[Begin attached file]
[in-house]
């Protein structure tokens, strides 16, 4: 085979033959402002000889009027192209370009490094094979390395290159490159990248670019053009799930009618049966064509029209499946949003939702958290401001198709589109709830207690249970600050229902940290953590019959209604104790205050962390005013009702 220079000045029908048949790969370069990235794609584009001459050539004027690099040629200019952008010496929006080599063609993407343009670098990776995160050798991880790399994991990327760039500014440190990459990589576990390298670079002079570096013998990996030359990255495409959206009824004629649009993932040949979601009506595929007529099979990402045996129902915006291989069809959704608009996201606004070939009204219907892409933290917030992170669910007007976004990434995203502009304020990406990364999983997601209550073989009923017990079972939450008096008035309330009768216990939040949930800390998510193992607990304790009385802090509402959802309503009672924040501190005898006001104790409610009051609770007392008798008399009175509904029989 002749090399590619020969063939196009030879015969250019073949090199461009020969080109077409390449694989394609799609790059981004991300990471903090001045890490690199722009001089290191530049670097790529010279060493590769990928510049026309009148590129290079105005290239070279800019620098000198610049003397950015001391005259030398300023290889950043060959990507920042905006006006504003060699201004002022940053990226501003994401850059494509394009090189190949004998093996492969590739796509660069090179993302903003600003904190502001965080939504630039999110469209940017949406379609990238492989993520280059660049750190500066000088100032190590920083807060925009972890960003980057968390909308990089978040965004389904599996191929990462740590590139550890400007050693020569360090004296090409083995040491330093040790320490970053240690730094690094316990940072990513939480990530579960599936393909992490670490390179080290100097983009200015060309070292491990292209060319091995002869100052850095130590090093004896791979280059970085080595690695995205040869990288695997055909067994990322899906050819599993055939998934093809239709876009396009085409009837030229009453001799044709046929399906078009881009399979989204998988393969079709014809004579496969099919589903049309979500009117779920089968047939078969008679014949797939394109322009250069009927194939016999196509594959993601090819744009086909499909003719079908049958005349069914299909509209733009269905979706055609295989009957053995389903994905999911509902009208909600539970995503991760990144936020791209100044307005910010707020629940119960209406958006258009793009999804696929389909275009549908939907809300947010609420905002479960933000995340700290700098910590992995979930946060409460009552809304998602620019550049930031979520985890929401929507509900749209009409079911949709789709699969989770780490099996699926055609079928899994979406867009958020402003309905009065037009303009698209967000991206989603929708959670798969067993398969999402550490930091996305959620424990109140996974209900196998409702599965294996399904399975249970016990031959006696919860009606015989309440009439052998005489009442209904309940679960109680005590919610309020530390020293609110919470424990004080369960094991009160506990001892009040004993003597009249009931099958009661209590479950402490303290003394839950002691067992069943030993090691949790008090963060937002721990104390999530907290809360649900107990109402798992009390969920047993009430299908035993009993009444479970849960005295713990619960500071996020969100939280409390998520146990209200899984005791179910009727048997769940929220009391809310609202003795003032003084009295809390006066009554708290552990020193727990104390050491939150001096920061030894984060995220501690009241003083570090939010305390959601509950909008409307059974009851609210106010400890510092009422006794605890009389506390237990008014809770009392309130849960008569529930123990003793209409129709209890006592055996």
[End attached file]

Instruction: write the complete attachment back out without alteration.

[in-house]
């Protein structure tokens, strides 16, 4: 085979033959402002000889009027192209370009490094094979390395290159490159990248670019053009799930009618049966064509029209499946949003939702958290401001198709589109709830207690249970600050229902940290953590019959209604104790205050962390005013009702 220079000045029908048949790969370069990235794609584009001459050539004027690099040629200019952008010496929006080599063609993407343009670098990776995160050798991880790399994991990327760039500014440190990459990589576990390298670079002079570096013998990996030359990255495409959206009824004629649009993932040949979601009506595929007529099979990402045996129902915006291989069809959704608009996201606004070939009204219907892409933290917030992170669910007007976004990434995203502009304020990406990364999983997601209550073989009923017990079972939450008096008035309330009768216990939040949930800390998510193992607990304790009385802090509402959802309503009672924040501190005898006001104790409610009051609770007392008798008399009175509904029989 002749090399590619020969063939196009030879015969250019073949090199461009020969080109077409390449694989394609799609790059981004991300990471903090001045890490690199722009001089290191530049670097790529010279060493590769990928510049026309009148590129290079105005290239070279800019620098000198610049003397950015001391005259030398300023290889950043060959990507920042905006006006504003060699201004002022940053990226501003994401850059494509394009090189190949004998093996492969590739796509660069090179993302903003600003904190502001965080939504630039999110469209940017949406379609990238492989993520280059660049750190500066000088100032190590920083807060925009972890960003980057968390909308990089978040965004389904599996191929990462740590590139550890400007050693020569360090004296090409083995040491330093040790320490970053240690730094690094316990940072990513939480990530579960599936393909992490670490390179080290100097983009200015060309070292491990292209060319091995002869100052850095130590090093004896791979280059970085080595690695995205040869990288695997055909067994990322899906050819599993055939998934093809239709876009396009085409009837030229009453001799044709046929399906078009881009399979989204998988393969079709014809004579496969099919589903049309979500009117779920089968047939078969008679014949797939394109322009250069009927194939016999196509594959993601090819744009086909499909003719079908049958005349069914299909509209733009269905979706055609295989009957053995389903994905999911509902009208909600539970995503991760990144936020791209100044307005910010707020629940119960209406958006258009793009999804696929389909275009549908939907809300947010609420905002479960933000995340700290700098910590992995979930946060409460009552809304998602620019550049930031979520985890929401929507509900749209009409079911949709789709699969989770780490099996699926055609079928899994979406867009958020402003309905009065037009303009698209967000991206989603929708959670798969067993398969999402550490930091996305959620424990109140996974209900196998409702599965294996399904399975249970016990031959006696919860009606015989309440009439052998005489009442209904309940679960109680005590919610309020530390020293609110919470424990004080369960094991009160506990001892009040004993003597009249009931099958009661209590479950402490303290003394839950002691067992069943030993090691949790008090963060937002721990104390999530907290809360649900107990109402798992009390969920047993009430299908035993009993009444479970849960005295713990619960500071996020969100939280409390998520146990209200899984005791179910009727048997769940929220009391809310609202003795003032003084009295809390006066009554708290552990020193727990104390050491939150001096920061030894984060995220501690009241003083570090939010305390959601509950909008409307059974009851609210106010400890510092009422006794605890009389506390237990008014809770009392309130849960008569529930123990003793209409129709209890006592055996």